CRISPR Pioneer Feng Zhang and Team Expand RNA Editing Capabilities
As gene editing becomes a core focus of research for numerous companies, researchers have developed a new technique to target RNA edits that had not previously been possible.
Feng Zhang, a pioneer of CRISPR technology at the Broad Institute of MIT, and his research team have developed a new CRISPR gene editing strategy called RESCUE (RNA Editing for Specific C to U Exchange). CRISPR refers to Clustered Regularly Interspaced Short Palindromic Repeats that occur in the genome of certain bacteria, from which the system was discovered. The new strategy uses the deactivated Cas13 enzyme to guide RESCUE to targeted cytosine bases on RNA transcripts, Zhang and his MIT team announced in a statement. They used a “novel, evolved, programmable enzyme” to then convert unwanted cytosine into uridine, which thereby directs a change in the RNA instructions.
In its announcement, MIT said RESCUE significantly expands the landscape that CRISPR tools can target to include modifiable positions in proteins, such as phosphorylation sites. Those kinds of sites act as “on/off” switches for protein activity and are notably found in signaling molecules and cancer-linked pathways. RESCUE builds on REPAIR, a technology developed by Zhang’s team that changes adenine bases into inosine in RNA. The REPAIR platform used CRISPR-Cas13 to direct the active domain of an RNA editor, ADAR2, to specific RNA transcripts. From there it could convert the nucleotide base adenine to inosine.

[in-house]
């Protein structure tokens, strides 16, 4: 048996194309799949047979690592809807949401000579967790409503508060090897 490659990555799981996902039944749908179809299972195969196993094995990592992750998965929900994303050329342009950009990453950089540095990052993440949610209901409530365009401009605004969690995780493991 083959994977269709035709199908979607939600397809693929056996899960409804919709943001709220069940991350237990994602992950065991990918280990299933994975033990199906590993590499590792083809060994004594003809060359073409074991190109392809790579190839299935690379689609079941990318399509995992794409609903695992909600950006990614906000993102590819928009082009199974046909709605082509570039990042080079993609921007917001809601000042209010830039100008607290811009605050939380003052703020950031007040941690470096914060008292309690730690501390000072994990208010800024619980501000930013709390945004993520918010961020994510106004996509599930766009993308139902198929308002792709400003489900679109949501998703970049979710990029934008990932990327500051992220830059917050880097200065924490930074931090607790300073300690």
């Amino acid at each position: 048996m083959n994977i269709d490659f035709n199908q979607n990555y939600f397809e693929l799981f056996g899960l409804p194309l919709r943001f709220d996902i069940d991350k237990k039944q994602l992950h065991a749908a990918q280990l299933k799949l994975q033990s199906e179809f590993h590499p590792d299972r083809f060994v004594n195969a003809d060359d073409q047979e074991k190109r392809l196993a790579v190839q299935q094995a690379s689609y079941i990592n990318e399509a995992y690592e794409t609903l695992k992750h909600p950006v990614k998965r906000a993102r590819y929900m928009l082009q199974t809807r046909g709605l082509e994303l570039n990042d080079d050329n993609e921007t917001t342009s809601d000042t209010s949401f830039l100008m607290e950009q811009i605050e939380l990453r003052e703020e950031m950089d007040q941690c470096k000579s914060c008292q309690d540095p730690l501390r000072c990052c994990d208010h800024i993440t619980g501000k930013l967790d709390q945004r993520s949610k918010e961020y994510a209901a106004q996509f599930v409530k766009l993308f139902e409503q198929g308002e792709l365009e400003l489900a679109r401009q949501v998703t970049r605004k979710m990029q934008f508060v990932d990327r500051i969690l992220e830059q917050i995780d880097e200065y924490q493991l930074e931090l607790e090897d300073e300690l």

“To treat the diversity of genetic changes that cause disease, we need an array of precise technologies to choose from. By developing this new enzyme and combining it with the programmability and precision of CRISPR, we were able to fill a critical gap in the toolbox,” Zhang said in a statement.
The RESCUE program can be guided to any RNA of choice, the researchers said in the announcement. As part of their research, which was published in the journal Science, the researchers took showed how they can target natural RNAs in human cells, as well as 24 clinically relevant mutations in synthetic RNAs. Additionally, the research team discovered how to reduce off-target editing, while minimally disrupting on-target editing. Expanded targeting by RESCUE means that sites regulating activity and function of many proteins through post-translational modifications, such as phosphorylation, glycosylation, and methylation, can now be more readily targeted for editing, the MIT team said in its announcement.
Unlike editing DNA, RNA editing is reversible. That means that the new RESCUE platform can be used as a temporary solution to edit RNA. As an example, Zhang’s team used RESCUE to target RNA encoding β-catenin, which led to a temporary increase in β-catenin activation and cell growth. If that change was made permanent, Zhang’s team said the cell could become predisposed to cell growth and potential development of cancer.